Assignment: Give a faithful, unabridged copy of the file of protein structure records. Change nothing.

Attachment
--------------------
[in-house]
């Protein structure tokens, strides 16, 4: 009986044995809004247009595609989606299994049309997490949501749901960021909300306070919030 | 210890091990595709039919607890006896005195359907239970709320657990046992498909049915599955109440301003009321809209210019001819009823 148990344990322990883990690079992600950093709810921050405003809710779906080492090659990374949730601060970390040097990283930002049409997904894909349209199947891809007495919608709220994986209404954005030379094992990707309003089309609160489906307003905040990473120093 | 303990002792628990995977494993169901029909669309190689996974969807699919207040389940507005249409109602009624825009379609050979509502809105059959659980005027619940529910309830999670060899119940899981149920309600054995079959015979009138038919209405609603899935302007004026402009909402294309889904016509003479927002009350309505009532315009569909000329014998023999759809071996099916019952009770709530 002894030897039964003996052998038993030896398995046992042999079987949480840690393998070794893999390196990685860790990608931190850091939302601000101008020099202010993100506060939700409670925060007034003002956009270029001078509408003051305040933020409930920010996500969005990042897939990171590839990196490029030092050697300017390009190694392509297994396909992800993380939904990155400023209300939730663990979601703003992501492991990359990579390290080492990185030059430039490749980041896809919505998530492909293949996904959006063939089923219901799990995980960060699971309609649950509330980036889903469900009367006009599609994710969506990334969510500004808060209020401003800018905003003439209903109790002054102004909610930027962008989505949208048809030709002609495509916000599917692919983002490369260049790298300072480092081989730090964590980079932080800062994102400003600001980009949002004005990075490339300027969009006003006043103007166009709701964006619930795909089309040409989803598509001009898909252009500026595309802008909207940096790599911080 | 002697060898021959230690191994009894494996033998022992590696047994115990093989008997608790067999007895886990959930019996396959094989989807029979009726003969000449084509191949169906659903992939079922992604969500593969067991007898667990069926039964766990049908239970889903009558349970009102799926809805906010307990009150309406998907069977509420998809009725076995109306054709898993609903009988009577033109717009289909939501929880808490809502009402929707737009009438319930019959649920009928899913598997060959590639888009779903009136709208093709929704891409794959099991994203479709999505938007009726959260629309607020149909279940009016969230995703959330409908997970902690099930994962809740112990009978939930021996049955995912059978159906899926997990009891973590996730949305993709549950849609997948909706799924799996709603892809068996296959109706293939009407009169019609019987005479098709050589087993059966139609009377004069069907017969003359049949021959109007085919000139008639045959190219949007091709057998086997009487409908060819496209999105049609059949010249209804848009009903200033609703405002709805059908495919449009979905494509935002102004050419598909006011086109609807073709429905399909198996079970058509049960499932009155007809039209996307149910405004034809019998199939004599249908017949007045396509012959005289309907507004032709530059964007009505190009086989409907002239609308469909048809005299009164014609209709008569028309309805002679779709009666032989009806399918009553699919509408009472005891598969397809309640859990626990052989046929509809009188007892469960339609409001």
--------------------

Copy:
[in-house]
């Protein structure tokens, strides 16, 4: 009986044995809004247009595609989606299994049309997490949501749901960021909300306070919030 | 210890091990595709039919607890006896005195359907239970709320657990046992498909049915599955109440301003009321809209210019001819009823 148990344990322990883990690079992600950093709810921050405003809710779906080492090659990374949730601060970390040097990283930002049409997904894909349209199947891809007495919608709220994986209404954005030379094992990707309003089309609160489906307003905040990473120093 | 303990002792628990995977494993169901029909669309190689996974969807699919207040389940507005249409109602009624825009379609050979509502809105059959659980005027619940529910309830999670060899119940899981149920309600054995079959015979009138038919209405609603899935302007004026402009909402294309889904016509003479927002009350309505009532315009569909000329014998023999759809071996099916019952009770709530 002894030897039964003996052998038993030896398995046992042999079987949480840690393998070794893999390196990685860790990608931190850091939302601000101008020099202010993100506060939700409670925060007034003002956009270029001078509408003051305040933020409930920010996500969005990042897939990171590839990196490029030092050697300017390009190694392509297994396909992800993380939904990155400023209300939730663990979601703003992501492991990359990579390290080492990185030059430039490749980041896809919505998530492909293949996904959006063939089923219901799990995980960060699971309609649950509330980036889903469900009367006009599609994710969506990334969510500004808060209020401003800018905003003439209903109790002054102004909610930027962008989505949208048809030709002609495509916000599917692919983002490369260049790298300072480092081989730090964590980079932080800062994102400003600001980009949002004005990075490339300027969009006003006043103007166009709701964006619930795909089309040409989803598509001009898909252009500026595309802008909207940096790599911080 | 002697060898021959230690191994009894494996033998022992590696047994115990093989008997608790067999007895886990959930019996396959094989989807029979009726003969000449084509191949169906659903992939079922992604969500593969067991007898667990069926039964766990049908239970889903009558349970009102799926809805906010307990009150309406998907069977509420998809009725076995109306054709898993609903009988009577033109717009289909939501929880808490809502009402929707737009009438319930019959649920009928899913598997060959590639888009779903009136709208093709929704891409794959099991994203479709999505938007009726959260629309607020149909279940009016969230995703959330409908997970902690099930994962809740112990009978939930021996049955995912059978159906899926997990009891973590996730949305993709549950849609997948909706799924799996709603892809068996296959109706293939009407009169019609019987005479098709050589087993059966139609009377004069069907017969003359049949021959109007085919000139008639045959190219949007091709057998086997009487409908060819496209999105049609059949010249209804848009009903200033609703405002709805059908495919449009979905494509935002102004050419598909006011086109609807073709429905399909198996079970058509049960499932009155007809039209996307149910405004034809019998199939004599249908017949007045396509012959005289309907507004032709530059964007009505190009086989409907002239609308469909048809005299009164014609209709008569028309309805002679779709009666032989009806399918009553699919509408009472005891598969397809309640859990626990052989046929509809009188007892469960339609409001």